If it cannot rest unless it rest on Christianity, is it not a very singular kind of infidelity?

It is just such infidelity as Jesus taught when He said the dead shall become as the angels of God in heaven, neither shall they die any more, but shall be the children of God, being the children of the resurrection.

It is such infidelity a Paul cherished when he said, "God will have all men to be saved," -- "the dead shall be raised incorruptible, and we shall be changed." "God shall be all in all;" such is the infidelity of Universalism.

It is the infidelity the angels were infected with when they came down and sung, "Glory to God in the highest; peace on earth, and good will to men."

It is just such infidelity as distinguished the patriarch Abraham when he trusted in God's promise that all the nations of the earth should be blessed in his seed, Christ.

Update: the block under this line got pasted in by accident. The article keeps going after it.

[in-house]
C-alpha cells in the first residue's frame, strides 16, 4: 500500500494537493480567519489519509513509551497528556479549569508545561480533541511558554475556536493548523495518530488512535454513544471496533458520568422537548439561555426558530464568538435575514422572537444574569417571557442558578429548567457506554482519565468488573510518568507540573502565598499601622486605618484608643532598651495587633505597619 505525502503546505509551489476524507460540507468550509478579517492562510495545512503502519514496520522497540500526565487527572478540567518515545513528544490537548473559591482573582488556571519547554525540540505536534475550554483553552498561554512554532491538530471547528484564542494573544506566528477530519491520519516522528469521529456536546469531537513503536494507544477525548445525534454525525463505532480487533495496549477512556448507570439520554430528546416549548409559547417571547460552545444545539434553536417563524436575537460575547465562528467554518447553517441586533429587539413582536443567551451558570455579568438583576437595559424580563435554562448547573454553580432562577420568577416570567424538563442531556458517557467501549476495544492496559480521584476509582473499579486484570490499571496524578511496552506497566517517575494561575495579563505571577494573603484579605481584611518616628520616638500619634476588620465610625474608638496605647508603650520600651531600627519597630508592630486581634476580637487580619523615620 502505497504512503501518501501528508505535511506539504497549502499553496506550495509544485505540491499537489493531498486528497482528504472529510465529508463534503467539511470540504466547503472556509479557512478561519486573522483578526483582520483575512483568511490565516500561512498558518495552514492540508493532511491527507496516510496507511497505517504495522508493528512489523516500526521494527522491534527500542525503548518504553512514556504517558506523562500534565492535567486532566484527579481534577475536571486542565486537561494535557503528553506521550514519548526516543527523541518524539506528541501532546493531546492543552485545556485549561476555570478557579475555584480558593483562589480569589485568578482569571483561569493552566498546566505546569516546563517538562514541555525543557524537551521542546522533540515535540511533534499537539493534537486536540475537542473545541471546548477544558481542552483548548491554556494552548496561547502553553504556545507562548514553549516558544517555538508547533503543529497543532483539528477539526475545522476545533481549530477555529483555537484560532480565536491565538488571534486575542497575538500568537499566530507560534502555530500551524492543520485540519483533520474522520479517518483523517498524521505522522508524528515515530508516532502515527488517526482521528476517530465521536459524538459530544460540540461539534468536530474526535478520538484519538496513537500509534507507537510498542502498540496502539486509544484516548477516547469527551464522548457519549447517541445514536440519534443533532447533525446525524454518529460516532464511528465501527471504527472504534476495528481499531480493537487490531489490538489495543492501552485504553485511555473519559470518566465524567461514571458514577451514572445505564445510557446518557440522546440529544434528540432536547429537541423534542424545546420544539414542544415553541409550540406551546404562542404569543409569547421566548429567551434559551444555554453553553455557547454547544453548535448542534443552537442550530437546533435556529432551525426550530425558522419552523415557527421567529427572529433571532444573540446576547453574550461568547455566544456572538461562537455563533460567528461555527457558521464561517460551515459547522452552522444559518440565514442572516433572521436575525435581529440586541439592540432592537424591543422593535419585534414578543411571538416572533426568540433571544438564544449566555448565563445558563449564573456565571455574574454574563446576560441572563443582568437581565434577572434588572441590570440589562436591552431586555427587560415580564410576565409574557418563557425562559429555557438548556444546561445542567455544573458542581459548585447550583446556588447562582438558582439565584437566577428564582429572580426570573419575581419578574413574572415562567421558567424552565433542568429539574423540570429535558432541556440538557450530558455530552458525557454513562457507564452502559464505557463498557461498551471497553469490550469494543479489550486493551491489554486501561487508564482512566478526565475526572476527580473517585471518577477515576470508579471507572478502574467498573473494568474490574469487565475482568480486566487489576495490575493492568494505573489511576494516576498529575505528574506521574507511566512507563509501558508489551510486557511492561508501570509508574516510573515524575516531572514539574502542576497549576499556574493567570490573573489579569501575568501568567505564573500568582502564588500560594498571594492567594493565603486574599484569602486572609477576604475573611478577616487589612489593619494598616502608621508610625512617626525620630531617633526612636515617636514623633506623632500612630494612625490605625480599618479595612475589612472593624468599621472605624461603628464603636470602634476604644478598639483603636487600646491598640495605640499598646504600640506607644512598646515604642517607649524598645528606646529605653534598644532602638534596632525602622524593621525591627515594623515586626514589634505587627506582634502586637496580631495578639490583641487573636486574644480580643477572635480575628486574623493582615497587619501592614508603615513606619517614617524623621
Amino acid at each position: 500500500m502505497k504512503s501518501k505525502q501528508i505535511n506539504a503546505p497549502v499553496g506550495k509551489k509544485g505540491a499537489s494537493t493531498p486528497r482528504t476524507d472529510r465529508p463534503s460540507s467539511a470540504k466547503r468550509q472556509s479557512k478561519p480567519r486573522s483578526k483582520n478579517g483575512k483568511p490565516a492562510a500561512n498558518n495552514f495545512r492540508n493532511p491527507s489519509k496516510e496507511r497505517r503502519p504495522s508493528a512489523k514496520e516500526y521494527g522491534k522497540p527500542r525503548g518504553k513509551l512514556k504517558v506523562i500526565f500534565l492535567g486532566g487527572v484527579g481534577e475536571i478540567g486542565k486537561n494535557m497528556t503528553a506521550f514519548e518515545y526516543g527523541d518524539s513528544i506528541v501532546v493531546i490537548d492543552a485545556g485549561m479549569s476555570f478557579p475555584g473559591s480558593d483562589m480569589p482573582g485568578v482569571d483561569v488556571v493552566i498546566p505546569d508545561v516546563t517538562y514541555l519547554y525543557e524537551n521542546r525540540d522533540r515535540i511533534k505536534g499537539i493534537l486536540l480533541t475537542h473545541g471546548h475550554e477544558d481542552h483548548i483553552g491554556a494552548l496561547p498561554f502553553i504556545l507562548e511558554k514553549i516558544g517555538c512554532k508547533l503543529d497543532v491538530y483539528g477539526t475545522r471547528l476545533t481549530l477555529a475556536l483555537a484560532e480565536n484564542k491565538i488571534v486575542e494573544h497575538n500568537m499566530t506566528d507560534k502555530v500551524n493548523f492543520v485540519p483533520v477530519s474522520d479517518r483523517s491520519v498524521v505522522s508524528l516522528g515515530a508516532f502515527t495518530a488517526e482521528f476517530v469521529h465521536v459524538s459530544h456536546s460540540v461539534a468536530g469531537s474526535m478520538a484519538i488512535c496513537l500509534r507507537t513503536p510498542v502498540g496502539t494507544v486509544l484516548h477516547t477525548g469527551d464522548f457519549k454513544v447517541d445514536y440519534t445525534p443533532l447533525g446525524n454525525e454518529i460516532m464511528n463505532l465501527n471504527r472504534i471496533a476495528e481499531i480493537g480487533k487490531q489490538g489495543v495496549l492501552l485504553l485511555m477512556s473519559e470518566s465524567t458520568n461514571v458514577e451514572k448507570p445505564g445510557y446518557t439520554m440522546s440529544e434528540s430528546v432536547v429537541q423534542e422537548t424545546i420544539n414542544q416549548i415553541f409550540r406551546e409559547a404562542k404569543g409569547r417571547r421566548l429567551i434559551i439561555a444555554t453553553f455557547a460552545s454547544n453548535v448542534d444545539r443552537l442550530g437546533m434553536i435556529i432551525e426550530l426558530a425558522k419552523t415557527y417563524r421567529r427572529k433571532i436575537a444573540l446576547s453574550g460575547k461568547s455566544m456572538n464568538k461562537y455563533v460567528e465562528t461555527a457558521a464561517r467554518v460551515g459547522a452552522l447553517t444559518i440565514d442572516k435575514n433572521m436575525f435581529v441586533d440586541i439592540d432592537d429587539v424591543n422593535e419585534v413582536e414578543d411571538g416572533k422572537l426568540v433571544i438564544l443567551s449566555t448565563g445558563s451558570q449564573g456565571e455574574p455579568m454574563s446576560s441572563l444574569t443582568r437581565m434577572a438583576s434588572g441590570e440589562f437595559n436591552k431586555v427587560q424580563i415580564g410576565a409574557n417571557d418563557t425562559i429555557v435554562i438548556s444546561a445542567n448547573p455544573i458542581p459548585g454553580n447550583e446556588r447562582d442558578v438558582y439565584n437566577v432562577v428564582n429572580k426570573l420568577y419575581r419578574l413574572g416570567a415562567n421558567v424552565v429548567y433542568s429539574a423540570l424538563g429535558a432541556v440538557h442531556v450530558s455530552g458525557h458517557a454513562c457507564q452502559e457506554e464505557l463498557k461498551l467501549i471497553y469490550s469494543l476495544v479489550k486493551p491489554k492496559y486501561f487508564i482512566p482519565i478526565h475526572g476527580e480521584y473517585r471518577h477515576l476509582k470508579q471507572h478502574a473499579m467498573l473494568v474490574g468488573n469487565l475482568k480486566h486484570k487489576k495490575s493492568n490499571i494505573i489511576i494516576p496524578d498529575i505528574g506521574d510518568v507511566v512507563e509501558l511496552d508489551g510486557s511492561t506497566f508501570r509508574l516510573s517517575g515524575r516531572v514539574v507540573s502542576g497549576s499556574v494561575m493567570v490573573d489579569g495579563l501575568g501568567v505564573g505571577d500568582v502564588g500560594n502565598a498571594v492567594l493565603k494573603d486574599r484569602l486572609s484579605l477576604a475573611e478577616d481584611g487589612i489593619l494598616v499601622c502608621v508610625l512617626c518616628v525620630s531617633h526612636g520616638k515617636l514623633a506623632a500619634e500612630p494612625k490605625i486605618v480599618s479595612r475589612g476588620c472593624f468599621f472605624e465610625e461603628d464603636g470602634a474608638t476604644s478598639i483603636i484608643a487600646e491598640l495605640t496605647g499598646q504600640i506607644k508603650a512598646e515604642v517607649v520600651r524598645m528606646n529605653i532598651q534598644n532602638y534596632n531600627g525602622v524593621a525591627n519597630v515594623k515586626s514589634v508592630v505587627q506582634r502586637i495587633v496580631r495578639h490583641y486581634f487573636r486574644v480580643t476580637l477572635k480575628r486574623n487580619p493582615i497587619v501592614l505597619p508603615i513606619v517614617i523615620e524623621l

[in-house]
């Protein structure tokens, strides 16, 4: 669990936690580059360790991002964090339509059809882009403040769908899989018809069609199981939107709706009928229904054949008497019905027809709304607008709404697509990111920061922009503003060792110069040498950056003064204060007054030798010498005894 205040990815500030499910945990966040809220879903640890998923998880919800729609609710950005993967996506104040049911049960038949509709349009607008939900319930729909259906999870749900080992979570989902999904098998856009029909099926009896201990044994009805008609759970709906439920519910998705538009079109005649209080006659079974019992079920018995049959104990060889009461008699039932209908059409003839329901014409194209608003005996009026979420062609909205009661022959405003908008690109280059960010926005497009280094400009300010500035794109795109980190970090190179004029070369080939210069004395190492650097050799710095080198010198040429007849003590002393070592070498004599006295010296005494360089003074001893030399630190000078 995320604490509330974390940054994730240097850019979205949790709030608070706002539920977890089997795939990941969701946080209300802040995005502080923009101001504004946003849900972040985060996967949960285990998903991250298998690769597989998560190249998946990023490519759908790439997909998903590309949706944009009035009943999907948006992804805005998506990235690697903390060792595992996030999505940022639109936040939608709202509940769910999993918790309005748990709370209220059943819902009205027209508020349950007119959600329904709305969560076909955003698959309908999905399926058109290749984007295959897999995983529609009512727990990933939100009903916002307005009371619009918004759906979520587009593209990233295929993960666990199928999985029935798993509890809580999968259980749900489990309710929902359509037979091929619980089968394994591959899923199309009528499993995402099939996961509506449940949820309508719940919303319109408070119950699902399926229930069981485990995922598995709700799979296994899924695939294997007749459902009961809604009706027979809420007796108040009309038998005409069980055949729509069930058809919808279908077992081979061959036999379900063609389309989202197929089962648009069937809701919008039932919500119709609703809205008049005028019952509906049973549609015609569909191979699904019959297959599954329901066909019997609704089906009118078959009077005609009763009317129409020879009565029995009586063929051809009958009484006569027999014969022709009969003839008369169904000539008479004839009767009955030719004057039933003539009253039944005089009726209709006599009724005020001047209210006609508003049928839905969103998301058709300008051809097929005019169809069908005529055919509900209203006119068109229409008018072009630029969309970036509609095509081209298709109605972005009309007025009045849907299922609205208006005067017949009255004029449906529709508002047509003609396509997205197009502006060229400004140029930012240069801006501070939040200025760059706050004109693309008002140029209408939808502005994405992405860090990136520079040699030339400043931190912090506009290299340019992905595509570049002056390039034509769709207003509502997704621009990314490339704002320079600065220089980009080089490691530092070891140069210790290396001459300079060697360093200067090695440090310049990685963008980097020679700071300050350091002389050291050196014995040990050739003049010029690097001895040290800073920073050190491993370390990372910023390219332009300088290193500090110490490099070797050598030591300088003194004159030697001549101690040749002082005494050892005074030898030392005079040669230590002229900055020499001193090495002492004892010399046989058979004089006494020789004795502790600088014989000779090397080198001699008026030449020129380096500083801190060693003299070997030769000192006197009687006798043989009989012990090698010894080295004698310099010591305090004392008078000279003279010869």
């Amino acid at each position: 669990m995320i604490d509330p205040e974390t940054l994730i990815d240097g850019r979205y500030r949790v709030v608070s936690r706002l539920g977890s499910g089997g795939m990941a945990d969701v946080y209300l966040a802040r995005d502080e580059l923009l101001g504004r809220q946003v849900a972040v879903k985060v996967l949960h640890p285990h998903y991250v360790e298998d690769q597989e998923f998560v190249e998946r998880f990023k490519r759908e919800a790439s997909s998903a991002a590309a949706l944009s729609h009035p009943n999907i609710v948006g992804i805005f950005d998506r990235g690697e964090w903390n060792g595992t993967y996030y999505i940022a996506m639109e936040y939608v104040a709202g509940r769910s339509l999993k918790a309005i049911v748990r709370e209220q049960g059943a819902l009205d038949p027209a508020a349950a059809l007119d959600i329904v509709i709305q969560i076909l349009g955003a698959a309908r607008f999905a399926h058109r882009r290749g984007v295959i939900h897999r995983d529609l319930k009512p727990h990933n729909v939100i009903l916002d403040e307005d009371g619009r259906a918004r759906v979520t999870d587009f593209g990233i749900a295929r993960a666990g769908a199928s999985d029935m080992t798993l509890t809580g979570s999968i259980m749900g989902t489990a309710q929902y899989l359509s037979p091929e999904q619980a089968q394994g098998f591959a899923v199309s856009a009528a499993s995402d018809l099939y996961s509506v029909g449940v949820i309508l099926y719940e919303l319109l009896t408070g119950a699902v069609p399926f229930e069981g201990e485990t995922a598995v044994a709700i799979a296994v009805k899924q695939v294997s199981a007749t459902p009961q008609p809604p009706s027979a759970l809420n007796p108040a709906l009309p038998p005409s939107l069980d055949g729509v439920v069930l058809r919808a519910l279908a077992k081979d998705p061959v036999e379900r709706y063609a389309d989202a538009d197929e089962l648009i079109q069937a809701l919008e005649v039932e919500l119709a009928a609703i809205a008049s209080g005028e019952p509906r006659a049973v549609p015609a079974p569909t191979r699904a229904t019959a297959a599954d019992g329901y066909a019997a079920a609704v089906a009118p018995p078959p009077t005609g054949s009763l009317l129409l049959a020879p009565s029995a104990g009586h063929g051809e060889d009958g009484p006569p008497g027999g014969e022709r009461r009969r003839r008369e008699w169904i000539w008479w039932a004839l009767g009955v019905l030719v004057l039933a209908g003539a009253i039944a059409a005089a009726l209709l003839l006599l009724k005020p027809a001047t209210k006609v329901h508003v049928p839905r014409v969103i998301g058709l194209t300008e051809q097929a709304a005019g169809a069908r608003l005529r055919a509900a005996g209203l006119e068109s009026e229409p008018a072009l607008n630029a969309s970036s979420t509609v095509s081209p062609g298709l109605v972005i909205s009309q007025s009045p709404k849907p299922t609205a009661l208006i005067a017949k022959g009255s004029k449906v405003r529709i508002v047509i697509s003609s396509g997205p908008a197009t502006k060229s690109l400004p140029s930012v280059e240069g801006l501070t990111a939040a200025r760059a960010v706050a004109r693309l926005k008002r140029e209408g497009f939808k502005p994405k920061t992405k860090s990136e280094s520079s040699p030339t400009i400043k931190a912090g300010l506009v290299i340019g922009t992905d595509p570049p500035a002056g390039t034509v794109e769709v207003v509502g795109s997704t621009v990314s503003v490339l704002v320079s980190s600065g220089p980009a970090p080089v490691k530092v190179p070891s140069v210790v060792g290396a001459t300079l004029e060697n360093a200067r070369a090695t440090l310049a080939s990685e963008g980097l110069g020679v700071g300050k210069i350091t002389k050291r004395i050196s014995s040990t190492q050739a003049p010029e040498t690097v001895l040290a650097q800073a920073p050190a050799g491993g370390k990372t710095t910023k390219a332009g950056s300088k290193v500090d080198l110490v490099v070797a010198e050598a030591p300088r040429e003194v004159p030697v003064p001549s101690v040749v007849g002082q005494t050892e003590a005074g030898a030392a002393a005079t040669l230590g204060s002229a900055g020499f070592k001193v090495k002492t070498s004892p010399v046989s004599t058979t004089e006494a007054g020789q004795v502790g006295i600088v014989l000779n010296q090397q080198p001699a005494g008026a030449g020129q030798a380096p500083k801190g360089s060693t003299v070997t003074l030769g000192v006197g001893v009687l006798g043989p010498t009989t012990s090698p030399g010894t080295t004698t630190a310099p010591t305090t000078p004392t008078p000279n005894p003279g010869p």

Finally, it is the same infidelity that made the apostles so obnoxious wherever they preached and caused the people to say, "those who have turned the world upside down, are come hither also."

III. An attempt has been recently made to distinguish Universalists only by a disbelief in future punishment. Such an attempt is unjustifiable. They agree in the great doctrine of the final holiness and happiness of all men and they leave every man to form his own opinion in regard to the times and seasons when this great event shall transpire.

There has been some discussion, within a few years past, on the appellation Universalist. The question seems to have been, whether this word ought to be applied to all who believe in the eventual restoration of all mankind, or only to a particular class of them.

On this subject we have never had but one opinion, and that opinion we have frequently expressed, viz. that all persons, who truly believe in the eventual salvation of all mankind by the grace of the Lord Jesus Christ, are Universalists. This is the rule laid down in the "Modern History of Universalism."